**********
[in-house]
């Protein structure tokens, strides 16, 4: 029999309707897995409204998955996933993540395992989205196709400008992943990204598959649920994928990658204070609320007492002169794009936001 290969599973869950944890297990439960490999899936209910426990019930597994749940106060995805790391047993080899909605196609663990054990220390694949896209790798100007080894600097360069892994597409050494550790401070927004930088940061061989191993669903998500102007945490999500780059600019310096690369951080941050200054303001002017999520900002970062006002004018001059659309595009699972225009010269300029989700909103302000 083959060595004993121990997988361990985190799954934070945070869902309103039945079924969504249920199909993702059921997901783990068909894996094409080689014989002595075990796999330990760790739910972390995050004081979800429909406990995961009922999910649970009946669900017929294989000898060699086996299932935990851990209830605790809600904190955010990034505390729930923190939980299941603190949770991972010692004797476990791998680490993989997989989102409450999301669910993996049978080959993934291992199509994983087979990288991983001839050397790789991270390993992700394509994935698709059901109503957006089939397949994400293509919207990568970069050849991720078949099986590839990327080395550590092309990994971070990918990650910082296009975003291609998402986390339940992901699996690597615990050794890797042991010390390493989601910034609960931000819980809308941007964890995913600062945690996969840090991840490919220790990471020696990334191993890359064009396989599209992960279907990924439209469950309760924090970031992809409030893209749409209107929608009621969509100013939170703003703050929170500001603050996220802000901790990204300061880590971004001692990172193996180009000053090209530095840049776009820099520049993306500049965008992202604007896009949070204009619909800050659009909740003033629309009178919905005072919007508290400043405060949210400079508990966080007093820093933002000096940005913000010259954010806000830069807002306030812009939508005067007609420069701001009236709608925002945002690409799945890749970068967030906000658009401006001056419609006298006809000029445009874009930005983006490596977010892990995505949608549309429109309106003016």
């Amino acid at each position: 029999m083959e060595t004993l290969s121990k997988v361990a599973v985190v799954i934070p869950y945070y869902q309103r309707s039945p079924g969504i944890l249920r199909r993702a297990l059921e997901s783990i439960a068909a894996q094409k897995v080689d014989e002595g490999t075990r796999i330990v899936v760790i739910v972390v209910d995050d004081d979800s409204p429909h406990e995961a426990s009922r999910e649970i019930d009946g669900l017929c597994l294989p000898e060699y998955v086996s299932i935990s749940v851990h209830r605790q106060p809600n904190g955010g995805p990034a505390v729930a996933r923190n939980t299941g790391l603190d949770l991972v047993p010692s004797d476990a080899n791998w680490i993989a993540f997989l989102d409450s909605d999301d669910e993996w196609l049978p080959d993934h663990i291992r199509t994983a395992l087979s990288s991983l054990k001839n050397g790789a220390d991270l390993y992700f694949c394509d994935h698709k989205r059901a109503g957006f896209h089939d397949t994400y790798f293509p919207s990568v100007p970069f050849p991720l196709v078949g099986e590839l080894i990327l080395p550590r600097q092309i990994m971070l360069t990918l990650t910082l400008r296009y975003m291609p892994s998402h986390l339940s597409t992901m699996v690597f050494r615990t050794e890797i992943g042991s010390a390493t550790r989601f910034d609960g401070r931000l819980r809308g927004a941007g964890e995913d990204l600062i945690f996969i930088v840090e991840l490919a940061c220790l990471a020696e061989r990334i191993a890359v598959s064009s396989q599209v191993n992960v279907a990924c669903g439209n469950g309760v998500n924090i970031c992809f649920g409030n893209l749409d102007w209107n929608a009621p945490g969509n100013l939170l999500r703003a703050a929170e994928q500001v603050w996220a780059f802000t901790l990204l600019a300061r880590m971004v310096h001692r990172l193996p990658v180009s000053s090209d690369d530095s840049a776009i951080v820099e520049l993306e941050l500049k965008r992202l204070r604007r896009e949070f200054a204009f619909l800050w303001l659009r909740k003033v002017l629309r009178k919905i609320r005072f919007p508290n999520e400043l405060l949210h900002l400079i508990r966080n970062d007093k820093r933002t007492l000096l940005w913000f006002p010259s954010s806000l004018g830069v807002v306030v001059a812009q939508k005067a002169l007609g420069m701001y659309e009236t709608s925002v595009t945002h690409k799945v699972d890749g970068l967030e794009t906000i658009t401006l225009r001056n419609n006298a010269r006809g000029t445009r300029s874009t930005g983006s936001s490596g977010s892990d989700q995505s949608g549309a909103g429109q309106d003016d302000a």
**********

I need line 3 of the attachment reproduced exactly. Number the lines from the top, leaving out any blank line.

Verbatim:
């Amino acid at each position: 029999m083959e060595t004993l290969s121990k997988v361990a599973v985190v799954i934070p869950y945070y869902q309103r309707s039945p079924g969504i944890l249920r199909r993702a297990l059921e997901s783990i439960a068909a894996q094409k897995v080689d014989e002595g490999t075990r796999i330990v899936v760790i739910v972390v209910d995050d004081d979800s409204p429909h406990e995961a426990s009922r999910e649970i019930d009946g669900l017929c597994l294989p000898e060699y998955v086996s299932i935990s749940v851990h209830r605790q106060p809600n904190g955010g995805p990034a505390v729930a996933r923190n939980t299941g790391l603190d949770l991972v047993p010692s004797d476990a080899n791998w680490i993989a993540f997989l989102d409450s909605d999301d669910e993996w196609l049978p080959d993934h663990i291992r199509t994983a395992l087979s990288s991983l054990k001839n050397g790789a220390d991270l390993y992700f694949c394509d994935h698709k989205r059901a109503g957006f896209h089939d397949t994400y790798f293509p919207s990568v100007p970069f050849p991720l196709v078949g099986e590839l080894i990327l080395p550590r600097q092309i990994m971070l360069t990918l990650t910082l400008r296009y975003m291609p892994s998402h986390l339940s597409t992901m699996v690597f050494r615990t050794e890797i992943g042991s010390a390493t550790r989601f910034d609960g401070r931000l819980r809308g927004a941007g964890e995913d990204l600062i945690f996969i930088v840090e991840l490919a940061c220790l990471a020696e061989r990334i191993a890359v598959s064009s396989q599209v191993n992960v279907a990924c669903g439209n469950g309760v998500n924090i970031c992809f649920g409030n893209l749409d102007w209107n929608a009621p945490g969509n100013l939170l999500r703003a703050a929170e994928q500001v603050w996220a780059f802000t901790l990204l600019a300061r880590m971004v310096h001692r990172l193996p990658v180009s000053s090209d690369d530095s840049a776009i951080v820099e520049l993306e941050l500049k965008r992202l204070r604007r896009e949070f200054a204009f619909l800050w303001l659009r909740k003033v002017l629309r009178k919905i609320r005072f919007p508290n999520e400043l405060l949210h900002l400079i508990r966080n970062d007093k820093r933002t007492l000096l940005w913000f006002p010259s954010s806000l004018g830069v807002v306030v001059a812009q939508k005067a002169l007609g420069m701001y659309e009236t709608s925002v595009t945002h690409k799945v699972d890749g970068l967030e794009t906000i658009t401006l225009r001056n419609n006298a010269r006809g000029t445009r300029s874009t930005g983006s936001s490596g977010s892990d989700q995505s949608g549309a909103g429109q309106d003016d302000a």